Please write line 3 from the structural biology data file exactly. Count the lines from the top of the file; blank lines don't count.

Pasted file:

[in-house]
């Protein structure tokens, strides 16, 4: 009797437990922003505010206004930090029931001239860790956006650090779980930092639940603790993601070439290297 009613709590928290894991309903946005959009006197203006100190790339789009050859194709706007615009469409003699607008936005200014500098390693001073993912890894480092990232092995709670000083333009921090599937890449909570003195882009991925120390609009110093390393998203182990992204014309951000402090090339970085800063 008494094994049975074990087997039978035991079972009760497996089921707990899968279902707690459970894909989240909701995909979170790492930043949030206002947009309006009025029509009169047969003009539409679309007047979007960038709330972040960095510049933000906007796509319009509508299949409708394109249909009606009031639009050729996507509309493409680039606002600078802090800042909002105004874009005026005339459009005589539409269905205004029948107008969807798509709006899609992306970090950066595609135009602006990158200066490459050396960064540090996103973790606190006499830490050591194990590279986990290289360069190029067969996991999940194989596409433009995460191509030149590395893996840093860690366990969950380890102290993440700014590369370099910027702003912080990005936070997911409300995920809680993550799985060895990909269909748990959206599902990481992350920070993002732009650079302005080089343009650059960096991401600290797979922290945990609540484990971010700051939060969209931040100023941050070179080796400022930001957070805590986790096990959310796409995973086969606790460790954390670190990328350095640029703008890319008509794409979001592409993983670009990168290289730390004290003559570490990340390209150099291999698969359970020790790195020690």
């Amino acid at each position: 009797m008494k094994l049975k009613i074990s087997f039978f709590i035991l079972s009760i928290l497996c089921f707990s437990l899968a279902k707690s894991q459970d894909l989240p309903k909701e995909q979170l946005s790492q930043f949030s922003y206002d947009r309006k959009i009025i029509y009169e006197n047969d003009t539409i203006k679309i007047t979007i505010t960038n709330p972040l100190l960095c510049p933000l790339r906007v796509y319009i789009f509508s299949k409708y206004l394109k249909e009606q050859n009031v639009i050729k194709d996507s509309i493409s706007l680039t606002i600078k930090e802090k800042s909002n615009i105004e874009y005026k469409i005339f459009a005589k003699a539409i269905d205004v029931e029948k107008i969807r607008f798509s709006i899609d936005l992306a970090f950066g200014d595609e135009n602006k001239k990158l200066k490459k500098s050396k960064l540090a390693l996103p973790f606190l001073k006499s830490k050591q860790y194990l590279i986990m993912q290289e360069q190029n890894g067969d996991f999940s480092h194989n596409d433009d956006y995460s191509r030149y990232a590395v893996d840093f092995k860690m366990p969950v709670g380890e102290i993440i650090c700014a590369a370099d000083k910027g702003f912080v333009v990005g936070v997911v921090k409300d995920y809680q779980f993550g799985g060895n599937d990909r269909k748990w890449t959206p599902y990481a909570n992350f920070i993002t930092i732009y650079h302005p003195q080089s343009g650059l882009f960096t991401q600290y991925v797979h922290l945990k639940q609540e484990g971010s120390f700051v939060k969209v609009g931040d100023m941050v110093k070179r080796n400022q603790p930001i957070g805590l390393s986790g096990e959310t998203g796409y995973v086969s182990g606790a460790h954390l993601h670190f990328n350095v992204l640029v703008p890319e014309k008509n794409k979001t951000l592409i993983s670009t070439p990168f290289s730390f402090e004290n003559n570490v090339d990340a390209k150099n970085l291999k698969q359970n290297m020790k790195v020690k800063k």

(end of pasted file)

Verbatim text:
């Amino acid at each position: 009797m008494k094994l049975k009613i074990s087997f039978f709590i035991l079972s009760i928290l497996c089921f707990s437990l899968a279902k707690s894991q459970d894909l989240p309903k909701e995909q979170l946005s790492q930043f949030s922003y206002d947009r309006k959009i009025i029509y009169e006197n047969d003009t539409i203006k679309i007047t979007i505010t960038n709330p972040l100190l960095c510049p933000l790339r906007v796509y319009i789009f509508s299949k409708y206004l394109k249909e009606q050859n009031v639009i050729k194709d996507s509309i493409s706007l680039t606002i600078k930090e802090k800042s909002n615009i105004e874009y005026k469409i005339f459009a005589k003699a539409i269905d205004v029931e029948k107008i969807r607008f798509s709006i899609d936005l992306a970090f950066g200014d595609e135009n602006k001239k990158l200066k490459k500098s050396k960064l540090a390693l996103p973790f606190l001073k006499s830490k050591q860790y194990l590279i986990m993912q290289e360069q190029n890894g067969d996991f999940s480092h194989n596409d433009d956006y995460s191509r030149y990232a590395v893996d840093f092995k860690m366990p969950v709670g380890e102290i993440i650090c700014a590369a370099d000083k910027g702003f912080v333009v990005g936070v997911v921090k409300d995920y809680q779980f993550g799985g060895n599937d990909r269909k748990w890449t959206p599902y990481a909570n992350f920070i993002t930092i732009y650079h302005p003195q080089s343009g650059l882009f960096t991401q600290y991925v797979h922290l945990k639940q609540e484990g971010s120390f700051v939060k969209v609009g931040d100023m941050v110093k070179r080796n400022q603790p930001i957070g805590l390393s986790g096990e959310t998203g796409y995973v086969s182990g606790a460790h954390l993601h670190f990328n350095v992204l640029v703008p890319e014309k008509n794409k979001t951000l592409i993983s670009t070439p990168f290289s730390f402090e004290n003559n570490v090339d990340a390209k150099n970085l291999k698969q359970n290297m020790k790195v020690k800063k």